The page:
Mother: Healing the Wound

On a Sunday in May, we recognize and celebrate mother, the woman who birthed us. While the day emphasizes the good mother, the elephant sits quietly in the shadowy corner of the room.

Whether you slice cake together, go to the graveyard to visit her, or do nothing for your mom, your strong feelings, unresolved conflict, or unanswered questions can

interfere with your relationship to her on this Sunday and everyday.

Love or tolerate her; this woman, your mother said yes to your life. 

We are all born into a family, whether intact or scattered. The sacred vessel that grew you belongs to a woman who eventually becomes known as ‘mother, mom, saint, or bitch,’ a caregiver with great power over life and death.

Not denying spirit or the father’s role, Mother agreed to carry you to term, knowing the joys, challenges, and risks of pregnancy. She is your first relationship on the planet. The early years profoundly influence your life today, without you realizing the impact they have. 

There Cannot Be Blame and Healing.

Language reveals trauma and struggles, which often leads directly to the Primary Scenario, which is a term used to describe the mother-infant or child relationship to learn what happened or did not happen during the first years of life.

Who was mom? How was her relationship with bio dad?  Was she ill? How about her moods? Did she die young? What happened to her? Was there a break in the bond? What was her stress? Did she have addictions? Did she want her child?

Our relationship with mom is existential. In the early years, we actively “took” from her.

  • We cried to be fed, and we took in what she provided us.
  • We felt ill, and we took in her comfort.
  • We discovered our toes, and we took in the praise she gave if she did.
  • When mom was stressed, we also took in her tensions.
  • When she was away, we also took in her absence.
  • When she was present, we also took in how she was attending.

What is the story of your infancy?

Maybe you were colicky and couldn’t hold down food, or you were a ‘good’ baby who never cried? Did you sleep or cling to mom? Were your milestones on track?

These symptoms and others are how babies express stress. The interactions that occurred frequently were imprinted in the nervous system and brain, replicating themselves through time like Russian nesting dolls.

No matter what happened or didn’t happen, if you have strong negative feelings for mom or there are things you have not resolved regarding your upbringing, here are three things to think about to begin the process:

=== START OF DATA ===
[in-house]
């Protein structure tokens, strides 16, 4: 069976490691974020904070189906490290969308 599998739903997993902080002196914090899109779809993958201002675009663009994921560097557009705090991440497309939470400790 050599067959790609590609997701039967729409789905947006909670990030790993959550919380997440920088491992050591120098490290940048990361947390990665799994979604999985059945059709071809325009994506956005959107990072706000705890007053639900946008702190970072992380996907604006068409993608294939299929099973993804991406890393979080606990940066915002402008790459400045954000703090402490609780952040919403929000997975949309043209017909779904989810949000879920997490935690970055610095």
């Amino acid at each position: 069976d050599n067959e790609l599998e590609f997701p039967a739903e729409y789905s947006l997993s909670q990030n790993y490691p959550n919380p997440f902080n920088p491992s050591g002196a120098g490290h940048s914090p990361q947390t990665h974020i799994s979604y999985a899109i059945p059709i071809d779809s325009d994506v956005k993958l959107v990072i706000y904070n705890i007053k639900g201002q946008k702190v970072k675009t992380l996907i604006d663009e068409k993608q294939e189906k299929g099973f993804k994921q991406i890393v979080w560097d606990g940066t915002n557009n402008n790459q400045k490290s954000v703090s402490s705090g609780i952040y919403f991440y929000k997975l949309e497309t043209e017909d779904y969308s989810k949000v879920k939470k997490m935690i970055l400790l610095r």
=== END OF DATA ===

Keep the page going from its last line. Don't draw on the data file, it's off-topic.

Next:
1. Look back at her life for a broader perspective. Talk to other family members, look at old photos, or ask her questions if possible. A clarifying question is, “Who was she as she entered motherhood?” Many women enter motherhood traumatized.
  1. Stop blaming to start healing. When you blame mom for your ills, while the facts may be true, coming to terms with what was is a critical piece for moving out of the past. Saying, “Yes, Mom was abusive…” does not drop a veil over the experience or deny you hurt. 

When you continue blaming mom for your problems, you remain tethered to her wounds. As children, we did not understand or know the burdens she carried, and we are shaped by ‘her’ wounds, often mirroring her. We can not rescue or fix her, but the consequences, hurt, and memories are within our power to heal.

  1. Agreeing to what is true, not the story, includes your experiences. Agreeing does not make whatever occurred ok or acceptable. It lifts the veil of denial to sort through what belongs to her and what is yours. You do not accept abuse; you agree that it was true and consequential.

Accepting mother as she is (was) is acknowledging life as it was, not how we wanted it to be or how it was supposed to be. When you reconnect with these early years and fill the voids with the strengths, love, and joy that were overshadowed, you can walk forward into your life, not looking over your shoulder hoping for the Hallmark fantasy to come true

Denying the hurt, the small child within you distances from the better relationship you might have with her or yourself today. It’s possible mom matured, and without words, she tries to atone for shortcomings because a part of her knows.

Healing is your responsibility, and it is well within your purview. Healing the mother wound improves your life all the way around. Say YES and agree to your life, just like she did.

Open the heart to hold the good and the truth of the struggles because chances are – you have all you need within yourself to heal.